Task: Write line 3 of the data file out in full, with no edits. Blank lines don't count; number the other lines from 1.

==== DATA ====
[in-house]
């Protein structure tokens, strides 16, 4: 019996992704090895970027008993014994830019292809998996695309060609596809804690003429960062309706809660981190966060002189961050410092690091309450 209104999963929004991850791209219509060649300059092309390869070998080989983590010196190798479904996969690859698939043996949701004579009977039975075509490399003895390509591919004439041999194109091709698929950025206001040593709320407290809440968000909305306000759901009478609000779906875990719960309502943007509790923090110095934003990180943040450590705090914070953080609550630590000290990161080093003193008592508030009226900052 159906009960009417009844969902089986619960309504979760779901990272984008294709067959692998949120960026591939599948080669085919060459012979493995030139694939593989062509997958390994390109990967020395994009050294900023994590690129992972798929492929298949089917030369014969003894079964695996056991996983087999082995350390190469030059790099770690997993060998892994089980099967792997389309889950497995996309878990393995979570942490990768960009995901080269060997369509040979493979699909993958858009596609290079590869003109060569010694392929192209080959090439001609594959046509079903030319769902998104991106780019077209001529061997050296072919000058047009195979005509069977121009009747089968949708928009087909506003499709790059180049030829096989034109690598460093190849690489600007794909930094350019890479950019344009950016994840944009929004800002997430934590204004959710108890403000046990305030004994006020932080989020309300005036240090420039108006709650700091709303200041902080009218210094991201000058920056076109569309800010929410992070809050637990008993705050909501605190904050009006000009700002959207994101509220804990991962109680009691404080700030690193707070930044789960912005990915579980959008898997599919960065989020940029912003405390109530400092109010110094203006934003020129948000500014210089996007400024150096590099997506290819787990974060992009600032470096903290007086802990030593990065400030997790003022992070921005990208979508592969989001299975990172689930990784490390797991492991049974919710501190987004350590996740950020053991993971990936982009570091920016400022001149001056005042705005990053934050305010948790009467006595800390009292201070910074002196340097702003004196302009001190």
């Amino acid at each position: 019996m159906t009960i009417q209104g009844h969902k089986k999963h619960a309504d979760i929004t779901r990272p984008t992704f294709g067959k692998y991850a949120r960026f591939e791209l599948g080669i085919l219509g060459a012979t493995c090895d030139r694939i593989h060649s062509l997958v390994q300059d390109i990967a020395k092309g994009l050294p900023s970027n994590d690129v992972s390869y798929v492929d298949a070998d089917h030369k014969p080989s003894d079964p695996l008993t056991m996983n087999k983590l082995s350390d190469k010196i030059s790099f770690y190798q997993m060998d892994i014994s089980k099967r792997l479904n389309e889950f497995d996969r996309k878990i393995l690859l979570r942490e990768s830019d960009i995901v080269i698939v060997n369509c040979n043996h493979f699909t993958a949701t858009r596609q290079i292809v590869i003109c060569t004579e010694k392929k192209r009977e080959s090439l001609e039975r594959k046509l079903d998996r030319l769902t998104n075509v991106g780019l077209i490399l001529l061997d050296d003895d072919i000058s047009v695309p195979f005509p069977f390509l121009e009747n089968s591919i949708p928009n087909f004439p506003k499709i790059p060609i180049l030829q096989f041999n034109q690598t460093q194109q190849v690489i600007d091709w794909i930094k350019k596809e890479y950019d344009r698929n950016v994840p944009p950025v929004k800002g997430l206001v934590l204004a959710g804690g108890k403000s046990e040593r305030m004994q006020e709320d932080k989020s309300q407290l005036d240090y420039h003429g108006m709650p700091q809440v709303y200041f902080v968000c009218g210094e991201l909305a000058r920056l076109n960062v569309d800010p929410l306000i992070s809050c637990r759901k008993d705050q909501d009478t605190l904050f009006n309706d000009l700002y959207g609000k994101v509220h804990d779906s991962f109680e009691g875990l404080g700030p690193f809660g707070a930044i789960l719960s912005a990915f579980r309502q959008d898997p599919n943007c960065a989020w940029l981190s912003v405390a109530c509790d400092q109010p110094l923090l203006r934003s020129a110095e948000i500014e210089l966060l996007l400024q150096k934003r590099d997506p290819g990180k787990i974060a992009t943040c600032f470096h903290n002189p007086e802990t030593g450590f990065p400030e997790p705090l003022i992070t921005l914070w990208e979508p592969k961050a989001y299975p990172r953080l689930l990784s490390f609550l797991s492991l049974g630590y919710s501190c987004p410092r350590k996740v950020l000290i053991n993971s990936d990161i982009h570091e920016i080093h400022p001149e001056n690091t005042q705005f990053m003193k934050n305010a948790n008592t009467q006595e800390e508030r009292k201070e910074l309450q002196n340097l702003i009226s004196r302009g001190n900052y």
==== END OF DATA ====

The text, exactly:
């Amino acid at each position: 019996m159906t009960i009417q209104g009844h969902k089986k999963h619960a309504d979760i929004t779901r990272p984008t992704f294709g067959k692998y991850a949120r960026f591939e791209l599948g080669i085919l219509g060459a012979t493995c090895d030139r694939i593989h060649s062509l997958v390994q300059d390109i990967a020395k092309g994009l050294p900023s970027n994590d690129v992972s390869y798929v492929d298949a070998d089917h030369k014969p080989s003894d079964p695996l008993t056991m996983n087999k983590l082995s350390d190469k010196i030059s790099f770690y190798q997993m060998d892994i014994s089980k099967r792997l479904n389309e889950f497995d996969r996309k878990i393995l690859l979570r942490e990768s830019d960009i995901v080269i698939v060997n369509c040979n043996h493979f699909t993958a949701t858009r596609q290079i292809v590869i003109c060569t004579e010694k392929k192209r009977e080959s090439l001609e039975r594959k046509l079903d998996r030319l769902t998104n075509v991106g780019l077209i490399l001529l061997d050296d003895d072919i000058s047009v695309p195979f005509p069977f390509l121009e009747n089968s591919i949708p928009n087909f004439p506003k499709i790059p060609i180049l030829q096989f041999n034109q690598t460093q194109q190849v690489i600007d091709w794909i930094k350019k596809e890479y950019d344009r698929n950016v994840p944009p950025v929004k800002g997430l206001v934590l204004a959710g804690g108890k403000s046990e040593r305030m004994q006020e709320d932080k989020s309300q407290l005036d240090y420039h003429g108006m709650p700091q809440v709303y200041f902080v968000c009218g210094e991201l909305a000058r920056l076109n960062v569309d800010p929410l306000i992070s809050c637990r759901k008993d705050q909501d009478t605190l904050f009006n309706d000009l700002y959207g609000k994101v509220h804990d779906s991962f109680e009691g875990l404080g700030p690193f809660g707070a930044i789960l719960s912005a990915f579980r309502q959008d898997p599919n943007c960065a989020w940029l981190s912003v405390a109530c509790d400092q109010p110094l923090l203006r934003s020129a110095e948000i500014e210089l966060l996007l400024q150096k934003r590099d997506p290819g990180k787990i974060a992009t943040c600032f470096h903290n002189p007086e802990t030593g450590f990065p400030e997790p705090l003022i992070t921005l914070w990208e979508p592969k961050a989001y299975p990172r953080l689930l990784s490390f609550l797991s492991l049974g630590y919710s501190c987004p410092r350590k996740v950020l000290i053991n993971s990936d990161i982009h570091e920016i080093h400022p001149e001056n690091t005042q705005f990053m003193k934050n305010a948790n008592t009467q006595e800390e508030r009292k201070e910074l309450q002196n340097l702003i009226s004196r302009g001190n900052y």